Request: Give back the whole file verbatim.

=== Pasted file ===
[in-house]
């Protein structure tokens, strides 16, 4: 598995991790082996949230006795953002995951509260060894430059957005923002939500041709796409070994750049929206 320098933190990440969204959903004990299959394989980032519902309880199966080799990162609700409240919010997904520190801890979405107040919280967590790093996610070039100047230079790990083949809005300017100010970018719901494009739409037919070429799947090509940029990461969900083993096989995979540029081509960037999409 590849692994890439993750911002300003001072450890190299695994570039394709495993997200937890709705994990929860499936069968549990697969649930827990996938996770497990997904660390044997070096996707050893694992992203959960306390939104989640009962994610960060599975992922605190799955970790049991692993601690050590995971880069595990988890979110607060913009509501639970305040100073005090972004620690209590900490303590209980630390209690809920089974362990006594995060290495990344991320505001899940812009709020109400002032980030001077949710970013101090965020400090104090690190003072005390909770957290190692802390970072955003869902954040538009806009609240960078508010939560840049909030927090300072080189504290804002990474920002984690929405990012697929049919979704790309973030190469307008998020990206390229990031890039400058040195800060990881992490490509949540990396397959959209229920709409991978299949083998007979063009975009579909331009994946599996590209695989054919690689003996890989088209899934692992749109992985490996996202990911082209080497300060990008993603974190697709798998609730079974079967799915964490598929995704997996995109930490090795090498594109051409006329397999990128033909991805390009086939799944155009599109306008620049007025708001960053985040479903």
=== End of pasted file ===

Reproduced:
[in-house]
């Protein structure tokens, strides 16, 4: 598995991790082996949230006795953002995951509260060894430059957005923002939500041709796409070994750049929206 320098933190990440969204959903004990299959394989980032519902309880199966080799990162609700409240919010997904520190801890979405107040919280967590790093996610070039100047230079790990083949809005300017100010970018719901494009739409037919070429799947090509940029990461969900083993096989995979540029081509960037999409 590849692994890439993750911002300003001072450890190299695994570039394709495993997200937890709705994990929860499936069968549990697969649930827990996938996770497990997904660390044997070096996707050893694992992203959960306390939104989640009962994610960060599975992922605190799955970790049991692993601690050590995971880069595990988890979110607060913009509501639970305040100073005090972004620690209590900490303590209980630390209690809920089974362990006594995060290495990344991320505001899940812009709020109400002032980030001077949710970013101090965020400090104090690190003072005390909770957290190692802390970072955003869902954040538009806009609240960078508010939560840049909030927090300072080189504290804002990474920002984690929405990012697929049919979704790309973030190469307008998020990206390229990031890039400058040195800060990881992490490509949540990396397959959209229920709409991978299949083998007979063009975009579909331009994946599996590209695989054919690689003996890989088209899934692992749109992985490996996202990911082209080497300060990008993603974190697709798998609730079974079967799915964490598929995704997996995109930490090795090498594109051409006329397999990128033909991805390009086939799944155009599109306008620049007025708001960053985040479903």